Holiday Pay – does it include Overtime? 1

Payroll

Back in November 2014, the BBC reported..

Workers have won a ground-breaking case at the Employment Appeal Tribunal to include overtime in holiday pay.

This means some people working overtime could claim for additional holiday pay. Currently, only basic pay counts when calculating holiday pay.

Since then we have had further legislation, the Deduction from Wages (Limitation) Regulations 2014 (the Regulations), which impose the 2 year limit on any new holiday pay claims raised from 1st July 2015 onwards. Separately, a recent case from the Northern Ireland Court of Appeal (Patterson v Castlereagh Borough Council) suggests that voluntary overtime may – in some circumstances – have to be included in holiday pay calculations.

The Northern Ireland Court of Appeal has just held that there is no reason why voluntary overtime cannot be part of an individual’s normal working week and therefore could be included in holiday pay calculations.

This will be bad news for many employers and in Scotland there are now 21,000 holiday pay claims in the Scottish Tribunal system alone. [Law-Now]

Whilst I am sure may employees will welcome the decision, this will surely lead employers to reconsider whether using contractors would be cheaper? No Holiday Pay, No Auto Enrolment Pension, No Redundancy or Statutory Pay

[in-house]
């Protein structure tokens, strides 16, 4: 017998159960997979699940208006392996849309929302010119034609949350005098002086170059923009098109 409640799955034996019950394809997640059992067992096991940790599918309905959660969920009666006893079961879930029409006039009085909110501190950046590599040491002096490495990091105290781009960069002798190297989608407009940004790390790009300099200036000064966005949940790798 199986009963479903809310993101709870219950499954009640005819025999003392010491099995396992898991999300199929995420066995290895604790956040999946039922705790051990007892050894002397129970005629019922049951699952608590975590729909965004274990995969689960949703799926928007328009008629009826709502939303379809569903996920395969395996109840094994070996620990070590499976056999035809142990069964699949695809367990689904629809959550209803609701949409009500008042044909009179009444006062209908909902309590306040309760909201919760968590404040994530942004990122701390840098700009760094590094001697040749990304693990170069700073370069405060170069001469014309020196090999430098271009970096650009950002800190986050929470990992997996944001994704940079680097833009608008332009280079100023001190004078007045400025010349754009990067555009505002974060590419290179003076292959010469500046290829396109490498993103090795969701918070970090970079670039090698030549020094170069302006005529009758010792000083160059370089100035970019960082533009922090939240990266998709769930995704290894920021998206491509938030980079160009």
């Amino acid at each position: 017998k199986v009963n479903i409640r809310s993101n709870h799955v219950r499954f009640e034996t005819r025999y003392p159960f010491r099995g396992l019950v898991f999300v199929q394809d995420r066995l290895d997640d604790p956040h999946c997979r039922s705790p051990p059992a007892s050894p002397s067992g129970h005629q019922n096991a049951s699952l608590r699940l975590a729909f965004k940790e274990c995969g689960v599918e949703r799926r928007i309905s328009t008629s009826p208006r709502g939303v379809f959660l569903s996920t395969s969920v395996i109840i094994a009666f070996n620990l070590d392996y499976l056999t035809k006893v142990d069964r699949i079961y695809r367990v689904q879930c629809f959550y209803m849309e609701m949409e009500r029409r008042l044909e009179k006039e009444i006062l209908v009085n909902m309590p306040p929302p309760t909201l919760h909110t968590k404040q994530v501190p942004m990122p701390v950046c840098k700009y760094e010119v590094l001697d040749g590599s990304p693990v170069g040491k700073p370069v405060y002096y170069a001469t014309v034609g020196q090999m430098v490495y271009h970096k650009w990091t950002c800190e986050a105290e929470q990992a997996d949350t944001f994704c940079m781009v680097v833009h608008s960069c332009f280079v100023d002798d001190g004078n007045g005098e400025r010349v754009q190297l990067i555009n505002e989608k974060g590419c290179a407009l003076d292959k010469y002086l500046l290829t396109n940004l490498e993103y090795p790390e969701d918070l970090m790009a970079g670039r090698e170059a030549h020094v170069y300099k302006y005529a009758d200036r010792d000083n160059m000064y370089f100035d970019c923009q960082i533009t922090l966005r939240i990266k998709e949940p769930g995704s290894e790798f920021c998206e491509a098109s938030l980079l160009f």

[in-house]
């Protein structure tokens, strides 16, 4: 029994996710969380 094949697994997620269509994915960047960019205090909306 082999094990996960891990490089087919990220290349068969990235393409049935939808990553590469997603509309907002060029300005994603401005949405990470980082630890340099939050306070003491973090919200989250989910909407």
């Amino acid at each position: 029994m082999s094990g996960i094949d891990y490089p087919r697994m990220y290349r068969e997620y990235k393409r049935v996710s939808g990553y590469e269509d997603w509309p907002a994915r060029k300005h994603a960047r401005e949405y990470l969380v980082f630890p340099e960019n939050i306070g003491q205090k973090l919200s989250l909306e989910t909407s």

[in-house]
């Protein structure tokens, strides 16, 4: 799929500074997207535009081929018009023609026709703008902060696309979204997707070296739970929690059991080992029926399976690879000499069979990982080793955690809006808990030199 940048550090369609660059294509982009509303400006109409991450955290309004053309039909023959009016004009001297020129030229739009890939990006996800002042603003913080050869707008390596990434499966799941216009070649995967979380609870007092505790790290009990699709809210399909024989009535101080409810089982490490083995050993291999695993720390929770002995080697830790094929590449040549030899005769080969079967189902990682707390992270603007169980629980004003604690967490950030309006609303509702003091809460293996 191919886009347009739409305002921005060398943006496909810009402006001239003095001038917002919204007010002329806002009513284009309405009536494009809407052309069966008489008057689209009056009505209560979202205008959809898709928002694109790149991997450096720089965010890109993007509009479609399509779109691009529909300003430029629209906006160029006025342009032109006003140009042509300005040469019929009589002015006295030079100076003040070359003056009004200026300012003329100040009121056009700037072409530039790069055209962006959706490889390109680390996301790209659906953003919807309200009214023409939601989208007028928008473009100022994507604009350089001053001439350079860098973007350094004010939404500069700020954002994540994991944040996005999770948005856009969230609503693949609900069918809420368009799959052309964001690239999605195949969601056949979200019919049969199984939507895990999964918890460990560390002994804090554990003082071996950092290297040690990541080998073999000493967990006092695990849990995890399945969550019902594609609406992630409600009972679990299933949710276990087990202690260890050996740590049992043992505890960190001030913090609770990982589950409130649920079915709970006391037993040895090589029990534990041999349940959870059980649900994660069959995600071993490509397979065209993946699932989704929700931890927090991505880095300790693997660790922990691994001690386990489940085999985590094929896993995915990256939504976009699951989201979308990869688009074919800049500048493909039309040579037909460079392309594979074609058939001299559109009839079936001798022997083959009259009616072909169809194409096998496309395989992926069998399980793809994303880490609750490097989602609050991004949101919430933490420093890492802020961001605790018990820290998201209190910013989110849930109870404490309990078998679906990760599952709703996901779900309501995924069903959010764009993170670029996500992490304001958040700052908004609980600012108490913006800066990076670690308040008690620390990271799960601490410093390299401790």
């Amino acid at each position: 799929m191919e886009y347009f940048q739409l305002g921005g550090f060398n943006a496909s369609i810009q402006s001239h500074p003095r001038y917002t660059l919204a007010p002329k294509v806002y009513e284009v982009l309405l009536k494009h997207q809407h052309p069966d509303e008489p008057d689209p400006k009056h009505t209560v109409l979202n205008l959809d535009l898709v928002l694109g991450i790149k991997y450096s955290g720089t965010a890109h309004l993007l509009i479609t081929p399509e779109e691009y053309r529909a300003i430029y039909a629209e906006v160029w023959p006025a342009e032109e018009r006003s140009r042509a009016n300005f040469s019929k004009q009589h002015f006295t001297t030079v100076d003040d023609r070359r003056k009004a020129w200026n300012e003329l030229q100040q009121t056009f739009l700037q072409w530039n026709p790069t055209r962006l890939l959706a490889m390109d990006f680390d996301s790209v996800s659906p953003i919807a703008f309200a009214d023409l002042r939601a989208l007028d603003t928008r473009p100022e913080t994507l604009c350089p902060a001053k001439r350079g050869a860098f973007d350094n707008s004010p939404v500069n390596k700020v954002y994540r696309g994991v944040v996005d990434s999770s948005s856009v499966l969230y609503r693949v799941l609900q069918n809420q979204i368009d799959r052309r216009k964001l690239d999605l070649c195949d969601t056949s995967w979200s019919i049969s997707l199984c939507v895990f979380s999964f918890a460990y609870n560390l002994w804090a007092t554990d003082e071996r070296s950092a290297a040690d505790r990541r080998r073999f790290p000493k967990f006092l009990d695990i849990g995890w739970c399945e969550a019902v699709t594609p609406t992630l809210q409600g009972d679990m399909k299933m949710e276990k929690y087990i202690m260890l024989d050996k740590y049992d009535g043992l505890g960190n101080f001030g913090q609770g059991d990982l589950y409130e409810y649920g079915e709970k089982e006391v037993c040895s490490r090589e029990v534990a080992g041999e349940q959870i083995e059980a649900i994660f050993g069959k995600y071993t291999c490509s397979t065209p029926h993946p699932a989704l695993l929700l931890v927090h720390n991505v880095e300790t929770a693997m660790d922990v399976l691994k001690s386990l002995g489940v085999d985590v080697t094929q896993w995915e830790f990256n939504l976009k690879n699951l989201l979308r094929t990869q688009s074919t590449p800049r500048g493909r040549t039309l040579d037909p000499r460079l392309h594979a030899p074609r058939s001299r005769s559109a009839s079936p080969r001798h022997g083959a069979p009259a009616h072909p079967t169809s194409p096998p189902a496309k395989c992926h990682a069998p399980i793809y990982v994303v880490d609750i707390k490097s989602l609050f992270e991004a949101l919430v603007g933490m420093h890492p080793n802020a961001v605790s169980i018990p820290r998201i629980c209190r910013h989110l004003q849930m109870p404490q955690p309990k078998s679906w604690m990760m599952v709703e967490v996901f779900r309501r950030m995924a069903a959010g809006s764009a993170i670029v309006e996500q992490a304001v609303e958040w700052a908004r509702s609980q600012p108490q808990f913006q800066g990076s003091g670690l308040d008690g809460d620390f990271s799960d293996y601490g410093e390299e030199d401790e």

Many already predict that by 2020 50% of workers will be self employed!

steve@bicknells.net

Have you accrued for Holiday Pay correctly? Section 28 FRS102 Reply

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Most larger businesses, especially if they are audited probably already accrue for Holiday Pay but not every business has been accruing the cost. FRS102 Section 28.1 will require that holiday pay is accrued. Here is an example from the FRC.
Holiday Pay

Holiday pay isn’t always easy to calculate for example if you have part time employees or casual workers, Gov.uk have a calculator to help work out the entitlement – GOV.UK Holiday Calculator

The next issue is the rate of pay, for some employees with regular hours its easy but for those with fluctuating rates, bonuses etc a 12 week average is used as explained by ACAS

On 4 November, the Employment Appeal Tribunal (EAT) ruled that holiday pay should reflect non-guaranteed overtime. Non-guaranteed overtime is where there is no obligation by the employer to offer overtime but if they do then the worker is obliged by their contract to work that overtime.

The Government set up a taskforce to consider the possible impact of the EAT’s ruling on holiday pay. Regulations were laid out on 18th December 2014 to limit claims for unlawful deductions from wages to two years. The rules apply to Employment Tribunal claims made on or after 1 July 2015.

Further details at ACAS Calculating Holiday Pay

steve@bicknells.net